Certification exceeding Autonomous diver[edit]

Most certification agencies provide diving skills training and certification beyond the Autonomous diver standard:

Dive leadership[edit]

  • Rescue Diver is a certification level provided by several diver training agencies, such as PADI,[7] and SDI,[8] who refer to the certicate as "Rescue Diver", SSI,[9] who call it "Diver Stress and Rescue", and NAUI,[10] who call it "Scuba Rescue Diver" The training emphasises emergency response and diver rescue. The certification level is loosely equivalent the CMAS two star diver qualification and the BSAC Sports Diver, although the European courses tend to be longer and more intensive than their U.S. counterparts. Most organizations have a minimum age requirement of 15 to undertake the Rescue Diver training, although PADI does permit certification of "Junior" Rescue Divers. Rescue diver equivalent certification is generally a prerequisite for dive leadership training, as when working professionally, the dive leader may have a duty of care to the divers in the group, and the competence in rescue skills required for basic skills qualification is not generally considered sufficient in spite of the almost universal reliance on the buddy system for incident management in recreational diving.
  • Dive leader describes the minimum requirements for dive leader training and certification for recreational scuba divers in international standard ISO 24801-3[11] and the equivalent European Standard EN 14153-3.[12] Recreational dive leaders are considered competent to plan, organise and conduct dives and to lead other recreational divers on open water dives, and for specialised recreational scuba diving activities for which they have been trained. They are also considered competent to conduct emergency procedures associated with these activities and the relevant diving environment. They may require orientation for unfamiliar local environmental conditions. Additional specialised training and experience is required to lead divers on more demanding dives.[12] The term is also used by BSAC for a specific certification.[13] Various organizations offer training that meets the requirements of the dive leader standard. Some agencies use the title "Dive Leader" for their equivalent certification, but several other titles are also used, "Divemaster" may be the most widespread, but "Dive Supervisor" is also used, and should not be confused with the very different status and responsibilities of a professional diving supervisor. CMAS affiliates certifications which meet the requirements of CMAS three star diver should meet the standard by default.[12]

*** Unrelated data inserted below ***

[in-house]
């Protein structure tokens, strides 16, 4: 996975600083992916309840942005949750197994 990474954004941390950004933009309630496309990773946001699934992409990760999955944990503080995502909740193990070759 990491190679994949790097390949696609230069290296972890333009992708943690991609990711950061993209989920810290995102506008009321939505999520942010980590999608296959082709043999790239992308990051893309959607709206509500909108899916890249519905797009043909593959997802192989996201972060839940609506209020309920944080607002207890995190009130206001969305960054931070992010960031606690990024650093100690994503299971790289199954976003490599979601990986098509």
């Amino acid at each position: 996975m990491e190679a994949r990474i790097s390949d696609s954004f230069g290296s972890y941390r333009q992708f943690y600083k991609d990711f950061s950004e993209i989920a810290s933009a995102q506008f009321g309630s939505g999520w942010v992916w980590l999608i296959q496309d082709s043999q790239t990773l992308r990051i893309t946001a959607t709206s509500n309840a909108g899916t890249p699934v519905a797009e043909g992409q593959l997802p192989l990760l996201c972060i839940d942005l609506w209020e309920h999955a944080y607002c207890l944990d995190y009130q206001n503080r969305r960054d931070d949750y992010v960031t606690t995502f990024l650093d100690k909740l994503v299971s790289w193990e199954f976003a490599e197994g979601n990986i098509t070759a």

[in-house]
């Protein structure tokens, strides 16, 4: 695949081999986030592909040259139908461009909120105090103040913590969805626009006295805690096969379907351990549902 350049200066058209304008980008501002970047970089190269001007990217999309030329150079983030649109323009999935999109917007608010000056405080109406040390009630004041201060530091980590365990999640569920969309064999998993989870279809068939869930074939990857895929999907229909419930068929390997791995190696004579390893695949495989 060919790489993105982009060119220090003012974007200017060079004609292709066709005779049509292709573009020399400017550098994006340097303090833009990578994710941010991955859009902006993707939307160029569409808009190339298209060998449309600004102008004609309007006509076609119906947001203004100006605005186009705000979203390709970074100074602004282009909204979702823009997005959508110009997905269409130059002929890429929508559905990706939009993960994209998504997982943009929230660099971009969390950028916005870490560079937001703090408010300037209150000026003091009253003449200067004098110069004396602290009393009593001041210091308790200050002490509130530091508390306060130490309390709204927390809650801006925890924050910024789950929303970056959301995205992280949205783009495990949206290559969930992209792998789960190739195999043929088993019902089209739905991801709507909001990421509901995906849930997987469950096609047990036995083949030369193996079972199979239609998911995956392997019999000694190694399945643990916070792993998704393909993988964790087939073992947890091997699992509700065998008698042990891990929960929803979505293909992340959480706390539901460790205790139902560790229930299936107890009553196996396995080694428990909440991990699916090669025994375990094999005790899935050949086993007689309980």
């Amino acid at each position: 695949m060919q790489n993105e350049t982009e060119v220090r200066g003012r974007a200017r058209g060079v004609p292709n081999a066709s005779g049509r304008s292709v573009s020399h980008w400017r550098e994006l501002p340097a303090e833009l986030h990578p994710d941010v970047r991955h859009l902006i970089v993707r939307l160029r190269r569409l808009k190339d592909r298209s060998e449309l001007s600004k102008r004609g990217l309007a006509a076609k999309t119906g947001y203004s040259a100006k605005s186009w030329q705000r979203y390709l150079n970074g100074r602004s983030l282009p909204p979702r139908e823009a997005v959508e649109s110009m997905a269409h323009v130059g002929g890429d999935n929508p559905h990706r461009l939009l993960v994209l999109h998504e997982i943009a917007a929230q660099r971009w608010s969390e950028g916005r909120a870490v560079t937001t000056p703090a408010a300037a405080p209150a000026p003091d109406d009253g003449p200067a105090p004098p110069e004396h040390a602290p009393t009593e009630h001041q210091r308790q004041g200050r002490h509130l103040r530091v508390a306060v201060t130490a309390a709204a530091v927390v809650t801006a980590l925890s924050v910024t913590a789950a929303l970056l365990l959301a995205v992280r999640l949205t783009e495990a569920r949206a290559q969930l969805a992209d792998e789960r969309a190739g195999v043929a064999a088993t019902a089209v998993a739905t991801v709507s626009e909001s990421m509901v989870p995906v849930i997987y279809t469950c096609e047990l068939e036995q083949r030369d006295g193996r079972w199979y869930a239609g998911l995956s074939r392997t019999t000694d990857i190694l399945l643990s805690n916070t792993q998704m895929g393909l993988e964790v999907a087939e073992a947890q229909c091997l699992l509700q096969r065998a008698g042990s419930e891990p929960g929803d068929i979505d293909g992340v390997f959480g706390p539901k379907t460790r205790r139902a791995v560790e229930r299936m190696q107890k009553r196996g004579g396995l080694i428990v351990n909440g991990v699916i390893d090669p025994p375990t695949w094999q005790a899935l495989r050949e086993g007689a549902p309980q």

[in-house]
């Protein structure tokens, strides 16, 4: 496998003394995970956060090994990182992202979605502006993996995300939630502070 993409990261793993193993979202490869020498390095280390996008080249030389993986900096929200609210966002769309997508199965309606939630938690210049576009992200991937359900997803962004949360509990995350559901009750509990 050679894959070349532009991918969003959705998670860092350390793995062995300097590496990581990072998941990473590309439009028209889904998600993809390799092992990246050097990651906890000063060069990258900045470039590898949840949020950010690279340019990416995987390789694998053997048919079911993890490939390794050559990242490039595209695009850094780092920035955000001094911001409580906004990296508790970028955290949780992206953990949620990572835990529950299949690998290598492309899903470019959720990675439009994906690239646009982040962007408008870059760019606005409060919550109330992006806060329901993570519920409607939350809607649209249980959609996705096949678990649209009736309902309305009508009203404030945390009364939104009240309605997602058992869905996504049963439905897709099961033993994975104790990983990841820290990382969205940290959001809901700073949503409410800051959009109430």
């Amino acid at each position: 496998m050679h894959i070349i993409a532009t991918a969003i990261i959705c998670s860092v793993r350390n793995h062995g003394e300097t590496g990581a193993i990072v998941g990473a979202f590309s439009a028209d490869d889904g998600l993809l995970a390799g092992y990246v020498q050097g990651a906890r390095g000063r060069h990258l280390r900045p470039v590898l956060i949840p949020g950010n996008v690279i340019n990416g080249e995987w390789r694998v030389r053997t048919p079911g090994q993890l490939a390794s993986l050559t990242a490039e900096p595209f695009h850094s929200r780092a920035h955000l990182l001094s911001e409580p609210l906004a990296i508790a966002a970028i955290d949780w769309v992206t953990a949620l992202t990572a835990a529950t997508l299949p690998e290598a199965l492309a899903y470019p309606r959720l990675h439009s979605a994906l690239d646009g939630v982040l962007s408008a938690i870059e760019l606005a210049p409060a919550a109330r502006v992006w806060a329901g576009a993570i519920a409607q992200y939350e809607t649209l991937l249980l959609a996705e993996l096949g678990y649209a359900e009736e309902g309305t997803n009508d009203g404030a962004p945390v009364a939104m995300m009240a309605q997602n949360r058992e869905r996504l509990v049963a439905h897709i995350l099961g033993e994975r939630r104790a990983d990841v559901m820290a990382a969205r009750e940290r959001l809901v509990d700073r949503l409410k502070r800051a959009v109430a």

• Diving instructor is the certification level for a person who trains and usually also assesses competence of divers. There are standards and programmes for training, competence and registration of diving instructors, as they have a duty of care to their clients, and operate in an environment with intrinsic hazards which may be unfamiliar to the lay person.[14] Training and assessment of instructors will generally follow a diver training standard, but crossover training is often available for instructors who wish to register with a different agency to the one they originally were trained through. Crossover training may include recognition of prior learning for skills and knowledge requirements common to the relevant agencies. Recreational diving instructors are usually registered members of one or more recreational diver certification agencies, and are generally registered to train and assess divers against specified certification standards. Instructors are usually required to show that they are maintaining their skills and knowledge to the required level by training and registering at least a specified minimum number of divers per year, and are required to renew membership of the agency on an annual basis as a license to instruct.

Specialist skills[edit]

Skills which are not directly required for open-water diving using standard recreational scuba equipment and the protocols taught for basic recreational diving may be taught and certification issued attesting to competence in those skills. There are a wide range of specialist skills, which may be categorised in the following basic groups. In many cases there is some overlap of category, as when a type of activity requires specific equipment, or when equipment is required for safety in a given environment, such as navigation and redundant gas supply in penetration dives.

Equipment related skills[edit]

Training programs with certification are available in:

  • Rebreather diver – for semi-closed and closed circuit, with type endorsement for the model.
  • Solo diver – The skills for self-reliant diving
  • Sidemount diver – the skills for managing side-mounted scuba sets
  • Dry suit diver – the safe use of a dry suit
  • Diver navigation – underwater navigation for scuba divers, and to a lesser extent surface navigation while swimming.
  • Technical diving – managing multiple breathing gases during a dive and obligatory staged decompression
    • Advanced nitrox diver – diving using more than one nitrogen based breathing gas or oxygen for decompression
    • Trimix diver (normoxic and hypoxic) – diving using breathing gases containing helium
    • Penetration diving – scuba diving under a hard overhead, and particularly the navigation skills to get back out.